x Abu Dhabi, UAEThursday 18 January 2018

Telecoms go long distance

In the business world, companies can expand or contract. In the telecommunications sector, they stand to do both.

Since 2006, Middle Eastern telecoms operators have spent almost US$21 billion (Dh77.13bn) on assets and licences, mainly in the Middle East, India, South East Asia and Africa.
Since 2006, Middle Eastern telecoms operators have spent almost US$21 billion (Dh77.13bn) on assets and licences, mainly in the Middle East, India, South East Asia and Africa.
As the sector emerges relatively unscathed from the global financial crisis, telecommunications operators are set to take advantage of substantial cash holdings in devising strategies to satisfy shareholder demand for higher revenues and lower costs.

Operators such as Qtel in Qatar, Etisalat in the UAE and Zain in Kuwait had taken a global view as regulators in their home markets issued new mobile licences to introduce competition.

Since 2006, Middle Eastern telecoms operators have spent almost US$21 billion (Dh77.13bn) on assets and licences, mainly in the Middle East, India, South East Asia and Africa.

"We've realised from the beginning that we have to go beyond our home market to continue with the growth that we will like," says Nasser Marafih, the chief executive of Qtel.

Qtel now plans to continue to expand in Asia after its purchase of a 65 per cent stake in the Indonesian operator IndoSat yielded significant dividends, providing about 25 per cent of its revenues, he says. Mr Marafih expects Qtel's international revenue to grow from 74 per cent of its total to as much as 90 per cent in the next five years.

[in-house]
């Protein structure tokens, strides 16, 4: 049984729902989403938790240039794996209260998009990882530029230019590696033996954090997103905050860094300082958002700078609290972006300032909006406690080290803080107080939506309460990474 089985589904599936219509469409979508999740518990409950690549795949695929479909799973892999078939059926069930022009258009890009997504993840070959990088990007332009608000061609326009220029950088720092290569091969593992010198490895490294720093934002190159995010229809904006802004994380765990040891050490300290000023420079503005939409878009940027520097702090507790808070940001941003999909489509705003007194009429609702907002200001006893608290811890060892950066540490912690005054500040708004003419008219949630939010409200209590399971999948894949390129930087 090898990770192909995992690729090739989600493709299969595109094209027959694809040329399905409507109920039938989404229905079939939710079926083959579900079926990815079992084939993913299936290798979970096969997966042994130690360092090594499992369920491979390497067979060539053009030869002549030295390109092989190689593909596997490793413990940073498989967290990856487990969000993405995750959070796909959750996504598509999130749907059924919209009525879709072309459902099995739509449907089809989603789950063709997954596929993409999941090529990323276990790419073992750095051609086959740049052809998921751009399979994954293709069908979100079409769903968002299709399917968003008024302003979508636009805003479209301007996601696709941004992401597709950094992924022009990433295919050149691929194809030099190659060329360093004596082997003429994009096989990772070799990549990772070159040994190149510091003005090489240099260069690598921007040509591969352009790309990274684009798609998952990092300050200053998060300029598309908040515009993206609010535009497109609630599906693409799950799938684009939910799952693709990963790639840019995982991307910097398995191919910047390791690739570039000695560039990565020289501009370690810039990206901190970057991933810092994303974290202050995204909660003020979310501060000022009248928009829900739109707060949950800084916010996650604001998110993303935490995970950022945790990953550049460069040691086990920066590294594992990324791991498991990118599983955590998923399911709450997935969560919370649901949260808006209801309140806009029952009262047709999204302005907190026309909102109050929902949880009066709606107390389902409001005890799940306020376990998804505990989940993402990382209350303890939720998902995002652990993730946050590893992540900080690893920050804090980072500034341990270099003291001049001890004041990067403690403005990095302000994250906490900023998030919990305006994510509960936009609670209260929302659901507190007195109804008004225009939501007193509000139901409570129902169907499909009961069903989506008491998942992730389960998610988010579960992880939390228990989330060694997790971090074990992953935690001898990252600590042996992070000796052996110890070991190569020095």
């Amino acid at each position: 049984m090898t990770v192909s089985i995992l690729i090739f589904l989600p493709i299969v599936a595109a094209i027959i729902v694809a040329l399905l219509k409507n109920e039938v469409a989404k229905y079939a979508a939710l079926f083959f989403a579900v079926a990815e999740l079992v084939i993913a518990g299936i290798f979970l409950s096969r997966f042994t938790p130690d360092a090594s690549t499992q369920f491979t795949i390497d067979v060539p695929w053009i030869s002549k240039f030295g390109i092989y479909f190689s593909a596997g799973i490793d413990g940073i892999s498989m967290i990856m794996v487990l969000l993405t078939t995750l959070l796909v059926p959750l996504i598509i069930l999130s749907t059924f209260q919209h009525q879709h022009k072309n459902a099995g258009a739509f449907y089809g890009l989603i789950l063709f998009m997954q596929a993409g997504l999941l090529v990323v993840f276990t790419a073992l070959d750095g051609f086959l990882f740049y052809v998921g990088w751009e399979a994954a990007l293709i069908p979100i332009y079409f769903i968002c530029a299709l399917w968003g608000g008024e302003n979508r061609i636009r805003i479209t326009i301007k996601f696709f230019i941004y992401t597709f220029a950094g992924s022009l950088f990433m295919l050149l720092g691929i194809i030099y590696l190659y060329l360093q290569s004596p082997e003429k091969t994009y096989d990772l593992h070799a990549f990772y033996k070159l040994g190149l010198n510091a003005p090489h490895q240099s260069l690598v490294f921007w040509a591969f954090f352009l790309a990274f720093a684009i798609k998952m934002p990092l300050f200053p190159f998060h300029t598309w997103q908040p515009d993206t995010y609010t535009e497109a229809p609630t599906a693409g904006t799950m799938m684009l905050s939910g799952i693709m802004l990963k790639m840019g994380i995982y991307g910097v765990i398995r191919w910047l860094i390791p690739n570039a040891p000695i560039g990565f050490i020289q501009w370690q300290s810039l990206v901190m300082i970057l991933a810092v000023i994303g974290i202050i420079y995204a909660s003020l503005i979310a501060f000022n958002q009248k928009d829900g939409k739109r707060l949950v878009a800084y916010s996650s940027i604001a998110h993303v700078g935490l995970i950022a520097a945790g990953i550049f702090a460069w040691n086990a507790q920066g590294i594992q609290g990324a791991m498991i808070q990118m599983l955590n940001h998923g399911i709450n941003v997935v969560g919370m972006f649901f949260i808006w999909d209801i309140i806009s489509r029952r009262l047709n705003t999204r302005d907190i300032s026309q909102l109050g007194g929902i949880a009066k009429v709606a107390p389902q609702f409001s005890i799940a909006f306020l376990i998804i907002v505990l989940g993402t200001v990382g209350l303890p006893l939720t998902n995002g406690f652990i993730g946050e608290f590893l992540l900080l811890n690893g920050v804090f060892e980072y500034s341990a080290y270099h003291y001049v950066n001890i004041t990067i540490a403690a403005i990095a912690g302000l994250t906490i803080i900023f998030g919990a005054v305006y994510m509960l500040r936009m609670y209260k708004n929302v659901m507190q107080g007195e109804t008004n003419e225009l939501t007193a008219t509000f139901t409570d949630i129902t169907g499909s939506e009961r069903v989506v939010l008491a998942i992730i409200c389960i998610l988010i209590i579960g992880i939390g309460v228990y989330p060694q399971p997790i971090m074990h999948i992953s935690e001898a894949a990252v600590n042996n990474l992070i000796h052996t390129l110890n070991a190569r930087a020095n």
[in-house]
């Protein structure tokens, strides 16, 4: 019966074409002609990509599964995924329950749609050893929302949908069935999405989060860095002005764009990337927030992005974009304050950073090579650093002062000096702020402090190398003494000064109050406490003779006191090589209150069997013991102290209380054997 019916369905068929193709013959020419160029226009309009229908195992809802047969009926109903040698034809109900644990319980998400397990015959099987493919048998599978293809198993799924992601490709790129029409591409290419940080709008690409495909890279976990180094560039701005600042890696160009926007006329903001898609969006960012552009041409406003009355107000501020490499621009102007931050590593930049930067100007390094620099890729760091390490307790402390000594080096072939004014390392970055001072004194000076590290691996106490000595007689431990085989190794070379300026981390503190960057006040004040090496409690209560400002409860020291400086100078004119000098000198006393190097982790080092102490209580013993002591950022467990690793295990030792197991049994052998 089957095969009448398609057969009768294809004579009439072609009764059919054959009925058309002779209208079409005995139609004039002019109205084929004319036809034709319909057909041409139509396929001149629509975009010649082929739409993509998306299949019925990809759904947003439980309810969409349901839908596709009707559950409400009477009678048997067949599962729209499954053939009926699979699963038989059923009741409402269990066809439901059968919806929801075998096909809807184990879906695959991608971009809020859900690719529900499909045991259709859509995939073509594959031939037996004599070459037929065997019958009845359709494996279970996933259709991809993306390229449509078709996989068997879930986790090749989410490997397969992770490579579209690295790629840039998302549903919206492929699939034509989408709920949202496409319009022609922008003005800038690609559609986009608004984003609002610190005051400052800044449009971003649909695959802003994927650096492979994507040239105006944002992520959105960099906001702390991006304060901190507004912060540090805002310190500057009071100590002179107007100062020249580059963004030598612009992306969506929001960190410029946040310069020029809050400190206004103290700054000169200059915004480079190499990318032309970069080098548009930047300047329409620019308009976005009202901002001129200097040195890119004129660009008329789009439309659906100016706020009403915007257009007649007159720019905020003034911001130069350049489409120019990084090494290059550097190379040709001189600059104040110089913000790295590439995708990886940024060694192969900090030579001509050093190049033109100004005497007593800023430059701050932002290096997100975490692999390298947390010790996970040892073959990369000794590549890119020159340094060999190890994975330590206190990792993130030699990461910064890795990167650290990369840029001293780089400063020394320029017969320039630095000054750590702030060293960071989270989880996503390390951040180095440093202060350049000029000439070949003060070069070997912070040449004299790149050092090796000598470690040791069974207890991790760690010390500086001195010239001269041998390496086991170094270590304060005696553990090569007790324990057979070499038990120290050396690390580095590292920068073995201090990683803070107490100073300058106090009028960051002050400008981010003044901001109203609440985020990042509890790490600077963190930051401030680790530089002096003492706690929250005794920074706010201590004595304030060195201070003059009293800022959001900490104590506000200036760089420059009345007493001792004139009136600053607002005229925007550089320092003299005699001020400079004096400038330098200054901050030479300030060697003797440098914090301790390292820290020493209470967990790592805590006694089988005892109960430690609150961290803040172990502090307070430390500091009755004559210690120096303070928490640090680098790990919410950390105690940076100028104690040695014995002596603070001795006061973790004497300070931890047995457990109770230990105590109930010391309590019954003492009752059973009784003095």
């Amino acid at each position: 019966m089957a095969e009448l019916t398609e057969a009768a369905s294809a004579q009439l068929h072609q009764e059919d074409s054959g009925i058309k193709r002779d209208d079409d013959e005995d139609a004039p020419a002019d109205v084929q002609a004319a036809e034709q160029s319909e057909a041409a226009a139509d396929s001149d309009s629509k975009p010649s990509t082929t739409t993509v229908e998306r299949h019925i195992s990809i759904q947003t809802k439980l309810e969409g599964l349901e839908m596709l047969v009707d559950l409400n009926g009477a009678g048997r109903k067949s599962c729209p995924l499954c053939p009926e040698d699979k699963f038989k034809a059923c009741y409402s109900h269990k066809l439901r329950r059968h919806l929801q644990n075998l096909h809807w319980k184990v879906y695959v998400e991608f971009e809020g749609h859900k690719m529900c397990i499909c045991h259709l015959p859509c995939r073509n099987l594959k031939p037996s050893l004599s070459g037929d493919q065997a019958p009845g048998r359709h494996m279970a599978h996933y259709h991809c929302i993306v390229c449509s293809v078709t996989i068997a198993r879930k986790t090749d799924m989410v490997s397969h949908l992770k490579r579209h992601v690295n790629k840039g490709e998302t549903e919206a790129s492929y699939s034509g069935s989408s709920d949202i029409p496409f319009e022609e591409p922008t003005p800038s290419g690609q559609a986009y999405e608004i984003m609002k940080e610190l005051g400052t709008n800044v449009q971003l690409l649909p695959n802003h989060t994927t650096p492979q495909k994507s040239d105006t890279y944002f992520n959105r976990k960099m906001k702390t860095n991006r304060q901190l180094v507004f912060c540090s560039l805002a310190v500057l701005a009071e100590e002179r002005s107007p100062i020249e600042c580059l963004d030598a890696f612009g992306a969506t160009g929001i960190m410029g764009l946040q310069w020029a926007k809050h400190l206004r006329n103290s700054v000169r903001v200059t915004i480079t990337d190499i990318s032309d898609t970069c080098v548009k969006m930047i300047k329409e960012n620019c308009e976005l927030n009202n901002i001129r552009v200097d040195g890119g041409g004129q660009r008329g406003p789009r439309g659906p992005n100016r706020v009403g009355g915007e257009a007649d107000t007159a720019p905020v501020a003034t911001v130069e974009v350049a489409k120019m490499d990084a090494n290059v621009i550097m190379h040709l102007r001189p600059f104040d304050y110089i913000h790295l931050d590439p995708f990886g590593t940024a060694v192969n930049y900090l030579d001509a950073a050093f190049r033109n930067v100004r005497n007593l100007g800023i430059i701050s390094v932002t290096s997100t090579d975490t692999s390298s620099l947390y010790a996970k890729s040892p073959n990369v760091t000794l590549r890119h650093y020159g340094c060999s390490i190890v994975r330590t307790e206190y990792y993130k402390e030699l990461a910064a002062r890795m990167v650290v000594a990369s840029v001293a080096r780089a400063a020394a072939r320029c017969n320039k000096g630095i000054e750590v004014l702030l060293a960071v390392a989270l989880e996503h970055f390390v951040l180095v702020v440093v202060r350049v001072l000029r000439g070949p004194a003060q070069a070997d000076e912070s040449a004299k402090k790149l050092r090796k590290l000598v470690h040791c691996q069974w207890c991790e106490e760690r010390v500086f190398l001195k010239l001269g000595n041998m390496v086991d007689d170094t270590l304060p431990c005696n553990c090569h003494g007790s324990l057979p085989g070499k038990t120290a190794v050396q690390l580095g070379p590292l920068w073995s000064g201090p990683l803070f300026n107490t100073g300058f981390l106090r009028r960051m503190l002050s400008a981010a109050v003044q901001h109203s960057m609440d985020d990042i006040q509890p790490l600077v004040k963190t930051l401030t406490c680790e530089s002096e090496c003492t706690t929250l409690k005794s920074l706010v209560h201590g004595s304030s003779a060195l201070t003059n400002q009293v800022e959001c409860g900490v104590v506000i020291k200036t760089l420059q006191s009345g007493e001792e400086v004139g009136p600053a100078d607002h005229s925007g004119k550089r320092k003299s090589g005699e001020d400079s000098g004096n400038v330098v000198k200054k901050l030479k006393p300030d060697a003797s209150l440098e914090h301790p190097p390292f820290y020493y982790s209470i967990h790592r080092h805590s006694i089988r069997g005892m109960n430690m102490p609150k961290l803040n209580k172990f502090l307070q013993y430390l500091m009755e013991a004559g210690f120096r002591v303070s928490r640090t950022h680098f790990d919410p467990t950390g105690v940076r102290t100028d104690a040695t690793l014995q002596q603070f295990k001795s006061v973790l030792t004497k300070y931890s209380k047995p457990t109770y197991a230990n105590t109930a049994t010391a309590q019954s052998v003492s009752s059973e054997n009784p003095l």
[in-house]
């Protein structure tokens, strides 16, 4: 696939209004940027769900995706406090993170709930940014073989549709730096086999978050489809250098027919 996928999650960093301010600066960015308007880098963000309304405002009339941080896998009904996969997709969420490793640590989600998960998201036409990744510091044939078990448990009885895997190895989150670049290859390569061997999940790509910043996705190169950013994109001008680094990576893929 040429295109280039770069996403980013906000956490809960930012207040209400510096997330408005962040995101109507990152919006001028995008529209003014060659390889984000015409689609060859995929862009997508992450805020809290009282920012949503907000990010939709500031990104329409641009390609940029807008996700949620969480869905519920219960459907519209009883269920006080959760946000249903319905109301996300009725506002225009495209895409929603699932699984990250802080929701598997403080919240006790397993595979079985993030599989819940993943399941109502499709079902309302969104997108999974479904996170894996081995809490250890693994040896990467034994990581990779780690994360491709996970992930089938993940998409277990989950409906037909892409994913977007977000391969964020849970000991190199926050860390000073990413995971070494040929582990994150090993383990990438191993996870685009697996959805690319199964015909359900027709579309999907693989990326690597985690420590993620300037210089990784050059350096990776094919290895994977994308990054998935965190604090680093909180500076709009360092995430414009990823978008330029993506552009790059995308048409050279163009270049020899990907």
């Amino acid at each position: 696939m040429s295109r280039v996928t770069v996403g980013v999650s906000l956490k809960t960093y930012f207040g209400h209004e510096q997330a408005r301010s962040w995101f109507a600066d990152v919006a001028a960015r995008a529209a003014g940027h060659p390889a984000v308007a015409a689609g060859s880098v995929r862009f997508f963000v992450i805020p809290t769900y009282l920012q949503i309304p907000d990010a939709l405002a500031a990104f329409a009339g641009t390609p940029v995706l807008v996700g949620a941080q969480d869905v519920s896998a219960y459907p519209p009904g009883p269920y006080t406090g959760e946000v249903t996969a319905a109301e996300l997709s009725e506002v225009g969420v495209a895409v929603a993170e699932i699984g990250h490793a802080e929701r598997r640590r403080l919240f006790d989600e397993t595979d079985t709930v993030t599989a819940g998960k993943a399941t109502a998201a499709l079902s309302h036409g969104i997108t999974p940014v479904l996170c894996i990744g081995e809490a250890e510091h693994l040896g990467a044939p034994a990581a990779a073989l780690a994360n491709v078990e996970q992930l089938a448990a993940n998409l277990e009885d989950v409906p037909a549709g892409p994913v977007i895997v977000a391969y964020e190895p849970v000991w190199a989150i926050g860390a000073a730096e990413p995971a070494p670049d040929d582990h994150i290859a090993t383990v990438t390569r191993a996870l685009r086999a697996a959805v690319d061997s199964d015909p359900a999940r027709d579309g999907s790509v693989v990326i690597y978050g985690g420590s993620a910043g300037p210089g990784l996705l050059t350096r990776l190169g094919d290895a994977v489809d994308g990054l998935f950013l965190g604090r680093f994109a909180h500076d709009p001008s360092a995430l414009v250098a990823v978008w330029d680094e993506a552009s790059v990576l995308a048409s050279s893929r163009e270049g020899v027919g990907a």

"I think that is what's going to happen. It will still contribute a large part of the profits and that will increase."

Etisalat, with operations in 18 countries, appears to be well prepared for a major international expansion. A recent report by the US bank JP Morgan estimated that Etisalat has more than $16.4bn in financial headroom for mergers and acquisitions. That calculation assumed that it can secure debt at 2.5 times its estimated earnings before interest, taxes, depreciation and amortisation for next year, and use cash reserves of about $2.9bn. That financial might is the largest among operators based in the Middle East.

The company's growth plans are too premature to announce just yet, says Jamal al Jarwan, the head of international investments for Etisalat. "We are waiting for privatisation in Lebanon and would like to take a majority stake in one of the existing two operators there," Mr al Jarwan says.

The operator continues to keep close tabs on markets in Morocco, Syria, Iraq and throughout Africa. "In Africa, penetration is low and growth is there," Mr al Jarwan said. "We believe we will have more market share and can build synergies with them. It's financially attractive to us."

Already on the agenda is the launch next March of mobile services in India, one of the world's fastest-growing markets.

But with so many networks and operators out there, consolidating infrastructure seems to be a top priority of a number of telecoms executives as they look ahead. Telecoms towers have sprouted up to satisfy subscriber demand. The problem is that building these towers is expensive, and when your competitor has the same equipment and infrastructure only metres away in many cases, it makes sense to put rivalries aside and share hardware.

Operators in Europe and North America have formed partnerships to reduce capital costs while ensuring that their customers have a reliable network. T-Mobile International, a subsidiary of Deutsche Telekom, recently reported that telecoms hardware accounts for between 55 and 60 per cent of a network's operational costs.